Recipient, American Animal Hospital Association Animal Welfare and Humane Ethics Award
    Recipient, Dog Writers Association of America Award for Best Blog
    Recipient, Eukanuba Canine Health Award
    Recipient, AKC Club Publication Excellence Award
    Become a Fan of Speaking for Spot on Facebook

Written by

Dr. Nancy Kay wanted to become a veterinarian for just about as long as she can remember. Her veterinary degree is from Cornell College of Veterinary Medicine, and she completed her residency training in small animal internal medicine at the University of California-Davis Veterinary School. Dr. Kay is a board certified specialist in the American College of Veterinary Internal Medicine and published in several professional journals and textbooks. She lectures professionally to regional and national audiences, and one of her favorite lecture topics is communication between veterinarians and their clients. Since the release of her book, Speaking for Spot: Be the Advocate Your Dog Needs to Live a Happy, Healthy, Longer Life, Dr. Kay has lectured extensively and written numerous magazine articles on the topic of medical advocacy and veterinarian/client communication. She was a featured guest on the popular National Public Radio show, Fresh Air with Terry Gross. Dr. Kay's newest book is called, Your Dog's Best Health: A Dozen Reasonable Things to Expect From Your Vet. Her award winning blog, "Spot Speaks" is posted weekly (www.speakingforspot.com/blog). Dr. Kay was selected by the American Animal Hospital Association to receive the 2009 Hill’s Animal Welfare and Humane Ethics Award. This award is given annually to a veterinarian or nonveterinarian who has advanced animal welfare through extraordinary service or by furthering humane principles, education, and understanding. Dr. Kay was selected as the 2011 Leo K. Bustad Companion Animal Veterinarian of the Year, an award presented every year by the American Veterinary Medical Association to a veterinarian whose work exemplifies and promotes the human animal bond. Dr. Kay has received several awards from the Dog Writer’s Association of America. Dr. Kay's personal life revolves around her husband (also a veterinarian), her three children (none of whom aspire to be veterinarians) and their menagerie of four-legged family members. When she's not writing, she spends her spare moments in the garden or riding atop her favorite horse. Dr. Kay and her husband reside in Hendersonville, North Carolina.
Comments
  • Jerrie Wolfe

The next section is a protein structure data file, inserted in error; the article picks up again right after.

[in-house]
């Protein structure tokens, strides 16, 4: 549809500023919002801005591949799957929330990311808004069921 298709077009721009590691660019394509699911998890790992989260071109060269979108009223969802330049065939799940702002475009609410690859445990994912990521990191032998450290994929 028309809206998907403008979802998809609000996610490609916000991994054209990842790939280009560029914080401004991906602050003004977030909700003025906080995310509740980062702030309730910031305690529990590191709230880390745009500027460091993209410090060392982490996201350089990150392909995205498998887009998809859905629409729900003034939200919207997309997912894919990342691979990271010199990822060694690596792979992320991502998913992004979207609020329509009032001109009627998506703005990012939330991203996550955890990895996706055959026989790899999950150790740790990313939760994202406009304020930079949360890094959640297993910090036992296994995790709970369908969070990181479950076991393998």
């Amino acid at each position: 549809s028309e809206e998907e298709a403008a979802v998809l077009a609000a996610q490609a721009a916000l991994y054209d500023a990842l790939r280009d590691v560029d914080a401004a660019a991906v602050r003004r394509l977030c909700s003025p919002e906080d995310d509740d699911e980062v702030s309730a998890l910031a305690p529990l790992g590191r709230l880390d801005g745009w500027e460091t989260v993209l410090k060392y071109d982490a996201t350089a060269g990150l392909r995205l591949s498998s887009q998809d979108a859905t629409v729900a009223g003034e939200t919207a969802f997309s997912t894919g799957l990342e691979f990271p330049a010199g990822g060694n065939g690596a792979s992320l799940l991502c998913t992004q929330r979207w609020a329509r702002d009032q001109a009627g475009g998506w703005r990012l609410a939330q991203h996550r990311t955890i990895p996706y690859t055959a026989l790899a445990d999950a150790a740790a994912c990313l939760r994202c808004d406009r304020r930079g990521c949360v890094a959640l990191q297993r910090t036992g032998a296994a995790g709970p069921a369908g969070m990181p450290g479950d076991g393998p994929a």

Jerrie August 2, 2014 at 10:08 AM

    It is the breeders’ responsibility to start socialization at BIRTH. People need to wake up to the fact that socialization does not mean “puppy play-dates” and that puppies should never leave for their new home at 8 weeks old!!! I do not care how big large breed puppies are, they are still too immature, mentally & physically, to be isolated from their dam. siblings and house-mate pack. I have a great article on socializing puppies that I wrote back in 1997 and have used for years raising terriers.

  • Val August 3, 2014 at 1:49 PM

    Our training club’s Puppy Kindergarten policy is that a pup can start after the first 2 sets of puppy vaccinations, after showing proof. Vaccinations given by a breeder are only valid if they contain vial stickers with expiration dates and lot numbers. PPuppy books and notebook paper with some unknown person’s record keeping are not valid. The ages of starting class can vary depending on the vaccinations – some as early as 10 weeks, most around the 12-13 week mark, and others at 14-15 weeks. We graduate at around 20-22 weeks depending on the breed. I find the puppy class and the controlled dog and human socialization at that age invaluable.

  • Beth Anne Gordon August 3, 2014 at 6:17 PM

    I have always followed a 6,9, 12 week protocol for distemper/parvo vaccinations for all my puppies. Therefore, they are ready for puppy playschool after 12 weeks and I always take them to puppy playschool. But puppy playschool lasts only until they are 6 months old and then it becomes my responsibility to continue their socialization. This is where “play dates” and other events become important.

  • Jim Davis August 6, 2014 at 7:24 AM

    Puppy socialization is very important if you are shipping puppies via the airlines. Puppies will arrive at their destination an be greeted by strangers and taken home to meet children and other pets. Being well socialized will help the pup get off to a good start with his new family.